Best Defense

Thomas E. Ricks' daily take on national security.

Gen. Gorman’s papers: Interesting, and a model for how to present documents

The papers of retired Gen. Paul Gorman have been placed online. Recently I spent close to half a day looking through them. Gorman is an interesting figure, in the middle of things in Korea, in Vietnam and in the post-Vietnam rebuilding of the Army. I’d never before seen his speech proposing a kind of National ...

Wikimedia Commons
Wikimedia Commons
Wikimedia Commons

The papers of retired Gen. Paul Gorman have been placed online. Recently I spent close to half a day looking through them. Gorman is an interesting figure, in the middle of things in Korea, in Vietnam and in the post-Vietnam rebuilding of the Army. I'd never before seen his speech proposing a kind of National Training Center.

I found the papers intrinsically interesting, and his oral history, covering his time in the Korean and Vietnam Wars, as well as his role in the post-Vietnam rebuilding of the Army, is one of the best I've read. I'd recommend it especially to anyone interesting in learning about how to train soldiers.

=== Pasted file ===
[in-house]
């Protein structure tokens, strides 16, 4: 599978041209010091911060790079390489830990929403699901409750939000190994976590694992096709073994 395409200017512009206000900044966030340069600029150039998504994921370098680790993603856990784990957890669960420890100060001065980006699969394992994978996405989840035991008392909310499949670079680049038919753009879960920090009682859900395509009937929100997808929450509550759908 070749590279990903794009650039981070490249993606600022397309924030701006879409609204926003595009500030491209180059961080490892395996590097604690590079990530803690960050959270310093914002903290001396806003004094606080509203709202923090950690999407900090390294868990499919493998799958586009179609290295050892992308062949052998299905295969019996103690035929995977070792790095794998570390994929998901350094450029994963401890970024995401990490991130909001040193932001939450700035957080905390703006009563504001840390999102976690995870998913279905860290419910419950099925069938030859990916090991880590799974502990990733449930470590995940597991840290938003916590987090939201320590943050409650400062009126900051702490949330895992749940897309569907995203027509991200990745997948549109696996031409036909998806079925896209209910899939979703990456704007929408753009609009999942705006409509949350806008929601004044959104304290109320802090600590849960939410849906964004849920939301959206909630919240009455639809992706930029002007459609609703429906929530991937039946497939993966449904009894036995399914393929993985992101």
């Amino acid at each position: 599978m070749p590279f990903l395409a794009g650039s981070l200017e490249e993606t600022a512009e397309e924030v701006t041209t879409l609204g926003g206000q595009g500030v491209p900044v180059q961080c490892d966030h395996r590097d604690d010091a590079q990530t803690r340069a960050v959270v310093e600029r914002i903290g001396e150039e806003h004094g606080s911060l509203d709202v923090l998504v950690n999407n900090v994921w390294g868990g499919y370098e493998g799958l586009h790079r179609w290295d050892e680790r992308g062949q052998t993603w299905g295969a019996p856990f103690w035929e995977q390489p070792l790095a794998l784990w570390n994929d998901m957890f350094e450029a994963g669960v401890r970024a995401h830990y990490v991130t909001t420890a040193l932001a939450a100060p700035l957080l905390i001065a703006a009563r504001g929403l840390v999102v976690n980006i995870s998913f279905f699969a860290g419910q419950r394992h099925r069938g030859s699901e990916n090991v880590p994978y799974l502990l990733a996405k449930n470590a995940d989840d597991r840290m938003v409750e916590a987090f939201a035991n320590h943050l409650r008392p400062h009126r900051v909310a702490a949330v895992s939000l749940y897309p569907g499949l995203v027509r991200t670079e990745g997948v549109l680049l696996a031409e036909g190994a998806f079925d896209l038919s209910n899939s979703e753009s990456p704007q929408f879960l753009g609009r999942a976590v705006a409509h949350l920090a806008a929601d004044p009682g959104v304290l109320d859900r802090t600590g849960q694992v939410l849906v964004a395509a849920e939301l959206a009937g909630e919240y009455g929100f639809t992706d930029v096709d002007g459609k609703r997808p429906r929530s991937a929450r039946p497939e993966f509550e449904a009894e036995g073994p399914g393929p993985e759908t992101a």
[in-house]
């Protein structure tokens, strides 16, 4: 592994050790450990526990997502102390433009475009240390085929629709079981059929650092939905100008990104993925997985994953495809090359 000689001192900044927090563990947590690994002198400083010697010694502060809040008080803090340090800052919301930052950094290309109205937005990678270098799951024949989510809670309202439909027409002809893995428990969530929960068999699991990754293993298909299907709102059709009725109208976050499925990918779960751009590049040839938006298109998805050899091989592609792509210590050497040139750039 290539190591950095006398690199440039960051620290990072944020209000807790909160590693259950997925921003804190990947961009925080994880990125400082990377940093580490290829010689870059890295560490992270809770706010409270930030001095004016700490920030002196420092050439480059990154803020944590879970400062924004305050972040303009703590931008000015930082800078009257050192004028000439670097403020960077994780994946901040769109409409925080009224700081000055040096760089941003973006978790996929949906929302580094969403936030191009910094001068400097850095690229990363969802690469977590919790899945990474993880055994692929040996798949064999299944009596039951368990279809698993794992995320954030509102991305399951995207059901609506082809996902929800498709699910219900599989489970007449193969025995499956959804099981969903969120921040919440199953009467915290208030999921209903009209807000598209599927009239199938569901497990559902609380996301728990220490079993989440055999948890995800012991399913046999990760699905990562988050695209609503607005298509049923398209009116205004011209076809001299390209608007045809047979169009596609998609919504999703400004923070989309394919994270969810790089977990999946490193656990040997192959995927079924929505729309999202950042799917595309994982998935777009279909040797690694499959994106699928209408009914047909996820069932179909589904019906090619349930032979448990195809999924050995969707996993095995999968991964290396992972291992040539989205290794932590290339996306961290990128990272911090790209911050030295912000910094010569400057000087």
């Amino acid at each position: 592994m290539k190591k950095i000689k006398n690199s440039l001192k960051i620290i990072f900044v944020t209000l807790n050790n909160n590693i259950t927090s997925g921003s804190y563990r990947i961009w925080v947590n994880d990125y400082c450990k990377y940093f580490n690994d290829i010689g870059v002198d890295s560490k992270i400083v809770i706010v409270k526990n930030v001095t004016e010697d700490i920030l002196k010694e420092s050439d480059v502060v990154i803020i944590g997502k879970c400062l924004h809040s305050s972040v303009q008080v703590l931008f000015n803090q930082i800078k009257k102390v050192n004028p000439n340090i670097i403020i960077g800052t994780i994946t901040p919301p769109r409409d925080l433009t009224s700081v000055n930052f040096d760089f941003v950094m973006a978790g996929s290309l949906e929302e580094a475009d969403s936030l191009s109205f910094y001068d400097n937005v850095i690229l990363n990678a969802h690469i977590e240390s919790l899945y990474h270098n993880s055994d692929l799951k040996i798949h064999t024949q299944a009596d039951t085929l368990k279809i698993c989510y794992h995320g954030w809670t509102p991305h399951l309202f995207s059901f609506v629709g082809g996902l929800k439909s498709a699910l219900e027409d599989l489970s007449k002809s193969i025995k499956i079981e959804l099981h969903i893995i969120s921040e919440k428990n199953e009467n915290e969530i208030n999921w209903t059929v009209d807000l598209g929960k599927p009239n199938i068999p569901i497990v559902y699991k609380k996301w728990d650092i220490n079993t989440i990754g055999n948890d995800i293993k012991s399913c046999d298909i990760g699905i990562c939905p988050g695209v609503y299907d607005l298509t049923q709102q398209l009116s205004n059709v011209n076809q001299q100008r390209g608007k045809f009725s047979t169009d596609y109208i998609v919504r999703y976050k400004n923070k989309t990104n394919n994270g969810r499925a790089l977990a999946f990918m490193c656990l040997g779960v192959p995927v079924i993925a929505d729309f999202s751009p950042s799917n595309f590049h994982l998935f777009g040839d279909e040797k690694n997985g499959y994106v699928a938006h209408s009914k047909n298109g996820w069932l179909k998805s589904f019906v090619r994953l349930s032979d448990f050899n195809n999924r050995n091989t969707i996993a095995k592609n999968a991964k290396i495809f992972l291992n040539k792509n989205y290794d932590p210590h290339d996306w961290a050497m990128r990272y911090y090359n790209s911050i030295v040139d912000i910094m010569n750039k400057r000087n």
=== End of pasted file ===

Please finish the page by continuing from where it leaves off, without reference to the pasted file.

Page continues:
But I also think this sort of presentation is a model for presenting the papers of significant figures. It was like a visit to the Army's Military History Institute -- without having to drive to Carlisle, Pennsylvania, and eat lunch down the road at Sheetz's gas station.

The papers of retired Gen. Paul Gorman have been placed online. Recently I spent close to half a day looking through them. Gorman is an interesting figure, in the middle of things in Korea, in Vietnam and in the post-Vietnam rebuilding of the Army. I’d never before seen his speech proposing a kind of National Training Center.

I found the papers intrinsically interesting, and his oral history, covering his time in the Korean and Vietnam Wars, as well as his role in the post-Vietnam rebuilding of the Army, is one of the best I’ve read. I’d recommend it especially to anyone interesting in learning about how to train soldiers.

But I also think this sort of presentation is a model for presenting the papers of significant figures. It was like a visit to the Army’s Military History Institute — without having to drive to Carlisle, Pennsylvania, and eat lunch down the road at Sheetz’s gas station.

Thomas E. Ricks covered the U.S. military from 1991 to 2008 for the Wall Street Journal and then the Washington Post. He can be reached at ricksblogcomment@gmail.com. Twitter: @tomricks1

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